Coffee House

Justin Welby, a very political Archbishop

13 July 2013

13 July 2013

In this increasingly secular age, you would expect the Archbishop of Canterbury to be a figure of diminishing importance. But Justin Welby is fast becoming the most politically influential Archbishop since the war.

Part of Welby’s influence stems from the fact that both the Conservatives and Labour think that he is, secretly, one of them. I remember within days of his appointment being approacedh by a Tory minister and then by one of those closest to Ed Miliband. They both wanted to explain how Welby was going to help move public debate in their direction. One never had this kind of conversation about Rowan Williams whose views were thought not to be of this world. What was particularly striking was that Welby was being noticed at Westminster by those interested in power rather than prayer.

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Welby’s interview with Charles Moore in the Telegraph today shows just why he keeps both sides of the political divide interested. Welby tells Charles, ”I am a classic floating voter – and now I don’t vote.’

When Charles, Thatcher’s biographer, asks him what he thinks of Thatcher, Welby replies: “Genuinely, I don’t know the answer. When I was in the oil industry in the Eighties, I thought she was brilliant. When I was a clergyman in the North [Liverpool and Durham], I had a different view. But I think she had a discontent with drift which is really important, and an optimism about this country.”

Answers like this mean that Welby will keep on interesting politicians in all parties. I suspect that we’ll hear plenty more about this world from the Archbishop in the coming months. His decision to stay on the Banking Commission even after he had been named as the next Archbishop showed that he wanted to have a real influence on political debate in this country.

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Show comments
  • Michael990

    I’m afraid the man’s a loony. This article omits the reference in the original to his pride that he is able to ‘speak in tongues’.

    • glurk

      Umm…Did any of us vote for him? Being looney seems to be permissable when it comes to affecting people’s lives…as long as we voted. Put money on none of us having that pleasure!

  • Smithersjones2013

    Part of Welby’s influence stems from the fact that both the Conservatives and Labour think that he is, secretly, one of them.

    Clearly with God on their side Cameron and Miliband think that the ‘economic miracle’ is more likely.

    • Makroon

      Ha-ha, Welby is clearly a UKIPper, take a butchers at that geeky, slightly deranged boat !

  • the viceroy’s gin

    OT: That double door that Welby is stepping through in that photograph is simply magnificent. Please God that it’s not a product of China, that would surely shake my faith.

  • Alexsandr

    I left a post earlier wondering why the opinions of religious leaders get so much prominence in the MSM. I think most done care what they say. But it was modded

    • John Jefferson Burns

      You folks are indeed fortunate.

      I was reading that the Irish Archbishop told MP’s that if they did not vote for his wishes they would be denied Communion.
      Meanwhile Jeremiah Wright’s bawlings almost cost Obama his presidency (not that that would have been all bad)

      • Paul

        Archbishop Martin actually said that it would be wrong to use communion as a political weapon …quite controversial as the catholic church has always taught that you must be in communion and a state of grace to receive the blessed sacrament. The church has also taught that involvement in abortion results in excommunication automatically (as long as you understand the importance of the issue etc etc) and that giving communion to those who are public dissenters is banned (normally it is for the individual communicants to determine if they can receive but for those who are publicly persisting in sin the situation is different) as it can cause harm to / mislead the faithful.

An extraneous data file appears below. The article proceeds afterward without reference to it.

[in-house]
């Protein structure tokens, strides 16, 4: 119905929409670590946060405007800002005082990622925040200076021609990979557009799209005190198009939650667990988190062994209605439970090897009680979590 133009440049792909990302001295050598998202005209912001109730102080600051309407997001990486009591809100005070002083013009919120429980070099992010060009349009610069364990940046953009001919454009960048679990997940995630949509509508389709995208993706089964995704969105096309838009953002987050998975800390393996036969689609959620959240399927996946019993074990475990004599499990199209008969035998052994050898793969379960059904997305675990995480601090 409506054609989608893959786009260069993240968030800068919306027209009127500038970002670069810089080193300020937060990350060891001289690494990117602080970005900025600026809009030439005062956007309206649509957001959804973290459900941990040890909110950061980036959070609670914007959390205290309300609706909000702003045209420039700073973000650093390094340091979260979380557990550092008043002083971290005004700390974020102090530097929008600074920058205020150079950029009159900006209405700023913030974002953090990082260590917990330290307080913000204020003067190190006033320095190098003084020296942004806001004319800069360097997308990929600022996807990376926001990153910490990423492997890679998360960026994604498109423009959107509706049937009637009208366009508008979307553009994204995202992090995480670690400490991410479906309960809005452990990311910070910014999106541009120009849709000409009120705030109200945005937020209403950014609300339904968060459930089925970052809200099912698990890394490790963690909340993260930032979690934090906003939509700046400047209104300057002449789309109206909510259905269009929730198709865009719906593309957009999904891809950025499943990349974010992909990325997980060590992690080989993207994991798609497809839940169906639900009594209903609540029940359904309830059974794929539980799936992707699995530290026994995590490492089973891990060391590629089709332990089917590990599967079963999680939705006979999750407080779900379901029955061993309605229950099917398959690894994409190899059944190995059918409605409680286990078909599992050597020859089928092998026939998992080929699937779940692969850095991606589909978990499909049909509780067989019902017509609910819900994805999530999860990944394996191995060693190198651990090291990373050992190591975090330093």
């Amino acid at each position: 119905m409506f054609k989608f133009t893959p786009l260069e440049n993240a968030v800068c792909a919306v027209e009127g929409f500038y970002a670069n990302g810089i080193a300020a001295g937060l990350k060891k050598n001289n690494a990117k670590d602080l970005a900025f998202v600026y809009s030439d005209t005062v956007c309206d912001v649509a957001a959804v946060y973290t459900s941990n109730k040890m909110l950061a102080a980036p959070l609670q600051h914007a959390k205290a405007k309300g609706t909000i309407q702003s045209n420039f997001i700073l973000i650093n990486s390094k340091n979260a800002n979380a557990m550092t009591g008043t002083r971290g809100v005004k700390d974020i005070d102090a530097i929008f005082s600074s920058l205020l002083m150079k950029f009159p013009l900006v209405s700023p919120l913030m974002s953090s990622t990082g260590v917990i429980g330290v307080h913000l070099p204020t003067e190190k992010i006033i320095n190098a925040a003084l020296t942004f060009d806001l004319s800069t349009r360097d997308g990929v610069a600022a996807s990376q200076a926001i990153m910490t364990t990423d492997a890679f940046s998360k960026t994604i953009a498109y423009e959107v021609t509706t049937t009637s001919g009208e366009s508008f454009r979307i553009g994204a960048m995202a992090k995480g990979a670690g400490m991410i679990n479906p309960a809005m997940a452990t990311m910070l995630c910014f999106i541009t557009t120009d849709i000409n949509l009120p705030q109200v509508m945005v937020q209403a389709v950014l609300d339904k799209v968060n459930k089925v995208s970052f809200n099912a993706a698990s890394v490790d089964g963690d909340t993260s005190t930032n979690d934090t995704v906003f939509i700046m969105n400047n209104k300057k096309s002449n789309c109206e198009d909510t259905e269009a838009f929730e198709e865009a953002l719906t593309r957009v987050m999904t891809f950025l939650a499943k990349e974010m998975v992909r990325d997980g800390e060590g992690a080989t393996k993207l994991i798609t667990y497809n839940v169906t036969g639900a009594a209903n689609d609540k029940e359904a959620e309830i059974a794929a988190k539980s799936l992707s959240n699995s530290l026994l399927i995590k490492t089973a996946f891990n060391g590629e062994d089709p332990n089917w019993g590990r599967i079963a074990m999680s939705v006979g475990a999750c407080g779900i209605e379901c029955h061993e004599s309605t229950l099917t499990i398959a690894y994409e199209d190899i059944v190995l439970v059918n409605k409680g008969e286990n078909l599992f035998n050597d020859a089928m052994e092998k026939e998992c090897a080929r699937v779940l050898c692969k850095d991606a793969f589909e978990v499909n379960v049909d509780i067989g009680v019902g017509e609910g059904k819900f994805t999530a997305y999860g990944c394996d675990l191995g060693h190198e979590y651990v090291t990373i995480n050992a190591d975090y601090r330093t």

• Paul

  • the viceroy’s gin

    “Part of Welby’s influence stems from the fact that both the Conservatives and Labour think that he is, secretly, one of them.”


    Why wouldn’t they think that way? They’re clones of each other. They think the same way. They do the same things. Their budgets turned out to be nearly identical.

    Why would you be surprised that they’d view this guy in the same way? It’s inevitable that they’d do so, I should think.

    • HookesLaw

      More rubbish.
      They don’t think the same way and their budgets don’t turn out the same way.
      You spout this rubbish because you support extremism.

      • the viceroy’s gin

        Yes, they do think the same way, and their budgets do turn out the same way.

        See, I can assert things as well, laddie.

        Oh, and you spout rubbish and support extremism, like all socialists.

        • tolpuddle1

          So no one on the Right is an extremist ? Compare UKIP with the Socialist Workers – both extremist, but only one of them possessed of supporters.
          With the UK economy flatlining (because Thatcher and Blair destroyed Britain’s industries and the British working-class) tax revenues are down and welfare spending up. Osborne has no leeway, whatever anyone on Right or Left may pretend.

          • Colonel Mustard

            I think you need to lie down in a dark room if you think the SWP have no supporters.


            Or maybe you meant that UKIP have no supporters?

          • HookesLaw

            The UK economy is not flat-lining. Despite the loss of hundreds of thousands of public sector jobs we see employment at an all time high.

            The UK currently builds large numbers of motor cars is taking on significant numbers of car jobs and exports 4 out of 5 cars it makes.

            • tolpuddle1

              Overall it is flat-lining; exports and manufacturing are ropey (inevitable when everyone else is trying to export) and small businesses still struggle to get finance.